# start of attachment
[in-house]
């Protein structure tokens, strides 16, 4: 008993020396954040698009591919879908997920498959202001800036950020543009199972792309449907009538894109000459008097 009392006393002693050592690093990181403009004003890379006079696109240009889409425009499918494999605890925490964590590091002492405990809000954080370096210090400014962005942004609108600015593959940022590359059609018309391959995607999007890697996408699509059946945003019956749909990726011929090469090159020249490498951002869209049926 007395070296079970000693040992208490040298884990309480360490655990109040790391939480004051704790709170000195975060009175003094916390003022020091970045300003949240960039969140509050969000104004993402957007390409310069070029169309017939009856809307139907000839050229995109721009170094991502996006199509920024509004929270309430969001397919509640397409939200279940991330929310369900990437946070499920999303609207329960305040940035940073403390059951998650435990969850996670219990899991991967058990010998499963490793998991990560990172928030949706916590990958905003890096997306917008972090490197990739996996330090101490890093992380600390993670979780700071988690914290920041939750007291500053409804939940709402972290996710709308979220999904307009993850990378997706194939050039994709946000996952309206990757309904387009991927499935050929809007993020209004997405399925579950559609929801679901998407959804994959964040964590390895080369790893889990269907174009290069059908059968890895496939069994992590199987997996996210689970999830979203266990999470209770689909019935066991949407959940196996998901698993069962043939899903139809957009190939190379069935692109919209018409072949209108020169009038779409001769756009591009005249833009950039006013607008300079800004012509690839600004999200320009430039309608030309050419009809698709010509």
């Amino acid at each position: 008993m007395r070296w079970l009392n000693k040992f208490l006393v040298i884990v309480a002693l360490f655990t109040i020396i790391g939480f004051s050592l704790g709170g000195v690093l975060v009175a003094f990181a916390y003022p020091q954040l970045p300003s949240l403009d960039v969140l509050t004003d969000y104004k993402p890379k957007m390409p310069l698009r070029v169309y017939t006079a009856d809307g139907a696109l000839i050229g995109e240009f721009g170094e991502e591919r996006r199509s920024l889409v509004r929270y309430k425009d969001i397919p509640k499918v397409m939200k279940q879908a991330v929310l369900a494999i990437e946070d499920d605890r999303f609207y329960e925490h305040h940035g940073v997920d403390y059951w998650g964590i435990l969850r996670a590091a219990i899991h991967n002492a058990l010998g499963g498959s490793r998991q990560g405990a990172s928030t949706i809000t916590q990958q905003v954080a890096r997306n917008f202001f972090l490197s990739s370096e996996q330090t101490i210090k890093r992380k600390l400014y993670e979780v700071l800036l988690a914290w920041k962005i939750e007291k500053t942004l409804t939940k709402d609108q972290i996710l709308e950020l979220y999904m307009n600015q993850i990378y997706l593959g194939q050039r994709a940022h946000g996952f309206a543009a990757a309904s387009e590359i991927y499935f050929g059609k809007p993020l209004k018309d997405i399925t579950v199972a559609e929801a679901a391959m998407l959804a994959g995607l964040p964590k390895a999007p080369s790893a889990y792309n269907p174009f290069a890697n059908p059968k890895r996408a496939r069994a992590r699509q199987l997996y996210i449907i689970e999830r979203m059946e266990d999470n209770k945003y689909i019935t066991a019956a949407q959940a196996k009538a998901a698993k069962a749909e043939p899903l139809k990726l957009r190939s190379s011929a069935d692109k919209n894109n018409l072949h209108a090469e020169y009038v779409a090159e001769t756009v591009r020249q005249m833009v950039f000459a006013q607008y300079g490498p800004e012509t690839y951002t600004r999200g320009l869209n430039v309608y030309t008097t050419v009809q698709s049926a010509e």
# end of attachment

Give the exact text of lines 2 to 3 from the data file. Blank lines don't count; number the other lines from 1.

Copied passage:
């Protein structure tokens, strides 16, 4: 008993020396954040698009591919879908997920498959202001800036950020543009199972792309449907009538894109000459008097 009392006393002693050592690093990181403009004003890379006079696109240009889409425009499918494999605890925490964590590091002492405990809000954080370096210090400014962005942004609108600015593959940022590359059609018309391959995607999007890697996408699509059946945003019956749909990726011929090469090159020249490498951002869209049926 007395070296079970000693040992208490040298884990309480360490655990109040790391939480004051704790709170000195975060009175003094916390003022020091970045300003949240960039969140509050969000104004993402957007390409310069070029169309017939009856809307139907000839050229995109721009170094991502996006199509920024509004929270309430969001397919509640397409939200279940991330929310369900990437946070499920999303609207329960305040940035940073403390059951998650435990969850996670219990899991991967058990010998499963490793998991990560990172928030949706916590990958905003890096997306917008972090490197990739996996330090101490890093992380600390993670979780700071988690914290920041939750007291500053409804939940709402972290996710709308979220999904307009993850990378997706194939050039994709946000996952309206990757309904387009991927499935050929809007993020209004997405399925579950559609929801679901998407959804994959964040964590390895080369790893889990269907174009290069059908059968890895496939069994992590199987997996996210689970999830979203266990999470209770689909019935066991949407959940196996998901698993069962043939899903139809957009190939190379069935692109919209018409072949209108020169009038779409001769756009591009005249833009950039006013607008300079800004012509690839600004999200320009430039309608030309050419009809698709010509």
């Amino acid at each position: 008993m007395r070296w079970l009392n000693k040992f208490l006393v040298i884990v309480a002693l360490f655990t109040i020396i790391g939480f004051s050592l704790g709170g000195v690093l975060v009175a003094f990181a916390y003022p020091q954040l970045p300003s949240l403009d960039v969140l509050t004003d969000y104004k993402p890379k957007m390409p310069l698009r070029v169309y017939t006079a009856d809307g139907a696109l000839i050229g995109e240009f721009g170094e991502e591919r996006r199509s920024l889409v509004r929270y309430k425009d969001i397919p509640k499918v397409m939200k279940q879908a991330v929310l369900a494999i990437e946070d499920d605890r999303f609207y329960e925490h305040h940035g940073v997920d403390y059951w998650g964590i435990l969850r996670a590091a219990i899991h991967n002492a058990l010998g499963g498959s490793r998991q990560g405990a990172s928030t949706i809000t916590q990958q905003v954080a890096r997306n917008f202001f972090l490197s990739s370096e996996q330090t101490i210090k890093r992380k600390l400014y993670e979780v700071l800036l988690a914290w920041k962005i939750e007291k500053t942004l409804t939940k709402d609108q972290i996710l709308e950020l979220y999904m307009n600015q993850i990378y997706l593959g194939q050039r994709a940022h946000g996952f309206a543009a990757a309904s387009e590359i991927y499935f050929g059609k809007p993020l209004k018309d997405i399925t579950v199972a559609e929801a679901a391959m998407l959804a994959g995607l964040p964590k390895a999007p080369s790893a889990y792309n269907p174009f290069a890697n059908p059968k890895r996408a496939r069994a992590r699509q199987l997996y996210i449907i689970e999830r979203m059946e266990d999470n209770k945003y689909i019935t066991a019956a949407q959940a196996k009538a998901a698993k069962a749909e043939p899903l139809k990726l957009r190939s190379s011929a069935d692109k919209n894109n018409l072949h209108a090469e020169y009038v779409a090159e001769t756009v591009r020249q005249m833009v950039f000459a006013q607008y300079g490498p800004e012509t690839y951002t600004r999200g320009l869209n430039v309608y030309t008097t050419v009809q698709s049926a010509e």